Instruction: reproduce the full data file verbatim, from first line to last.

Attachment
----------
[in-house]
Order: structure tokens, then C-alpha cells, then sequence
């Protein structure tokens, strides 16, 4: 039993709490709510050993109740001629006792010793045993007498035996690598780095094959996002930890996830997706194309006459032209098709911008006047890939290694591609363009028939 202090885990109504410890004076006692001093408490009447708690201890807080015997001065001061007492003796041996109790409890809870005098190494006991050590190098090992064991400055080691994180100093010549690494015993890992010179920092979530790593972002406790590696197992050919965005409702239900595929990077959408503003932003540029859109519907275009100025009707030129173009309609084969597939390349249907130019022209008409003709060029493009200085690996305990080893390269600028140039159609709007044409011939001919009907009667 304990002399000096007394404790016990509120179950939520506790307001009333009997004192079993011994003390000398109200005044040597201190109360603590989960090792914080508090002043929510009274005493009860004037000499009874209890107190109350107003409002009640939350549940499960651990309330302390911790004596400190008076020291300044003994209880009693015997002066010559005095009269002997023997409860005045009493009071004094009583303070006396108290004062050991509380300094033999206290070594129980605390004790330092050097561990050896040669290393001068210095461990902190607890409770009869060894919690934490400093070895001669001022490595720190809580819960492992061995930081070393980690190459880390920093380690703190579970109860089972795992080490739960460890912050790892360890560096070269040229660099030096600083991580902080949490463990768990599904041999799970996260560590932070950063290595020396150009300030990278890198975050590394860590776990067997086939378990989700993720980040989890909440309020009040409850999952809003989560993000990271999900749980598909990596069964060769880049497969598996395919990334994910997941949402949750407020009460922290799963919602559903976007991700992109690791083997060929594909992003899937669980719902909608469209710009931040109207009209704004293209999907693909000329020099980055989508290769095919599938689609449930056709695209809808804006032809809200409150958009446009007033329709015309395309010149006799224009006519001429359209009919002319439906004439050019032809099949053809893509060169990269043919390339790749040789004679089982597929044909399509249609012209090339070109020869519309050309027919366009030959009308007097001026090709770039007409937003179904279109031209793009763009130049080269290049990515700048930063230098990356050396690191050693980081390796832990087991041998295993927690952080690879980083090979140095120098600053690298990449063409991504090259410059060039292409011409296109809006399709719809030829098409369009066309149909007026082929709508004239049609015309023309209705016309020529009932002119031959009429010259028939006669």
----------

[in-house]
Order: structure tokens, then C-alpha cells, then sequence
């Protein structure tokens, strides 16, 4: 039993709490709510050993109740001629006792010793045993007498035996690598780095094959996002930890996830997706194309006459032209098709911008006047890939290694591609363009028939 202090885990109504410890004076006692001093408490009447708690201890807080015997001065001061007492003796041996109790409890809870005098190494006991050590190098090992064991400055080691994180100093010549690494015993890992010179920092979530790593972002406790590696197992050919965005409702239900595929990077959408503003932003540029859109519907275009100025009707030129173009309609084969597939390349249907130019022209008409003709060029493009200085690996305990080893390269600028140039159609709007044409011939001919009907009667 304990002399000096007394404790016990509120179950939520506790307001009333009997004192079993011994003390000398109200005044040597201190109360603590989960090792914080508090002043929510009274005493009860004037000499009874209890107190109350107003409002009640939350549940499960651990309330302390911790004596400190008076020291300044003994209880009693015997002066010559005095009269002997023997409860005045009493009071004094009583303070006396108290004062050991509380300094033999206290070594129980605390004790330092050097561990050896040669290393001068210095461990902190607890409770009869060894919690934490400093070895001669001022490595720190809580819960492992061995930081070393980690190459880390920093380690703190579970109860089972795992080490739960460890912050790892360890560096070269040229660099030096600083991580902080949490463990768990599904041999799970996260560590932070950063290595020396150009300030990278890198975050590394860590776990067997086939378990989700993720980040989890909440309020009040409850999952809003989560993000990271999900749980598909990596069964060769880049497969598996395919990334994910997941949402949750407020009460922290799963919602559903976007991700992109690791083997060929594909992003899937669980719902909608469209710009931040109207009209704004293209999907693909000329020099980055989508290769095919599938689609449930056709695209809808804006032809809200409150958009446009007033329709015309395309010149006799224009006519001429359209009919002319439906004439050019032809099949053809893509060169990269043919390339790749040789004679089982597929044909399509249609012209090339070109020869519309050309027919366009030959009308007097001026090709770039007409937003179904279109031209793009763009130049080269290049990515700048930063230098990356050396690191050693980081390796832990087991041998295993927690952080690879980083090979140095120098600053690298990449063409991504090259410059060039292409011409296109809006399709719809030829098409369009066309149909007026082929709508004239049609015309023309209705016309020529009932002119031959009429010259028939006669």